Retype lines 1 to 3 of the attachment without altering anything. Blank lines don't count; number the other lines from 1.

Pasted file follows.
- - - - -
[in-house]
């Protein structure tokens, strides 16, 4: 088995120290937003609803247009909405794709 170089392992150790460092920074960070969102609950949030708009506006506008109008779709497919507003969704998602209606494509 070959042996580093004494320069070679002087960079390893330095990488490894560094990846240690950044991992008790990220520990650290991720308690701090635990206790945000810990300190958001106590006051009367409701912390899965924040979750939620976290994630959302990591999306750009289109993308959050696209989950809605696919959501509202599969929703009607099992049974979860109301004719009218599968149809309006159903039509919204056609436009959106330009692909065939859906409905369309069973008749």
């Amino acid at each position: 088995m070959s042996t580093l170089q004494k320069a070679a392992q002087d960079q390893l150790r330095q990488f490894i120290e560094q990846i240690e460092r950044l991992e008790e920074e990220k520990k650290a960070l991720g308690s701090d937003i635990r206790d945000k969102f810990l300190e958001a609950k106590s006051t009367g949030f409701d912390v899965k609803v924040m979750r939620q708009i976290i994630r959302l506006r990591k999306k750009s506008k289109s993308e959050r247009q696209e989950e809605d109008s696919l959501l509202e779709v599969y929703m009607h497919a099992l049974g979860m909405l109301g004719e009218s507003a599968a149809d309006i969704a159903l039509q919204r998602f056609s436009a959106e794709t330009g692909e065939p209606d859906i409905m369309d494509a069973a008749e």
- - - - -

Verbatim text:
[in-house]
């Protein structure tokens, strides 16, 4: 088995120290937003609803247009909405794709 170089392992150790460092920074960070969102609950949030708009506006506008109008779709497919507003969704998602209606494509 070959042996580093004494320069070679002087960079390893330095990488490894560094990846240690950044991992008790990220520990650290991720308690701090635990206790945000810990300190958001106590006051009367409701912390899965924040979750939620976290994630959302990591999306750009289109993308959050696209989950809605696919959501509202599969929703009607099992049974979860109301004719009218599968149809309006159903039509919204056609436009959106330009692909065939859906409905369309069973008749």
């Amino acid at each position: 088995m070959s042996t580093l170089q004494k320069a070679a392992q002087d960079q390893l150790r330095q990488f490894i120290e560094q990846i240690e460092r950044l991992e008790e920074e990220k520990k650290a960070l991720g308690s701090d937003i635990r206790d945000k969102f810990l300190e958001a609950k106590s006051t009367g949030f409701d912390v899965k609803v924040m979750r939620q708009i976290i994630r959302l506006r990591k999306k750009s506008k289109s993308e959050r247009q696209e989950e809605d109008s696919l959501l509202e779709v599969y929703m009607h497919a099992l049974g979860m909405l109301g004719e009218s507003a599968a149809d309006i969704a159903l039509q919204r998602f056609s436009a959106e794709t330009g692909e065939p209606d859906i409905m369309d494509a069973a008749e």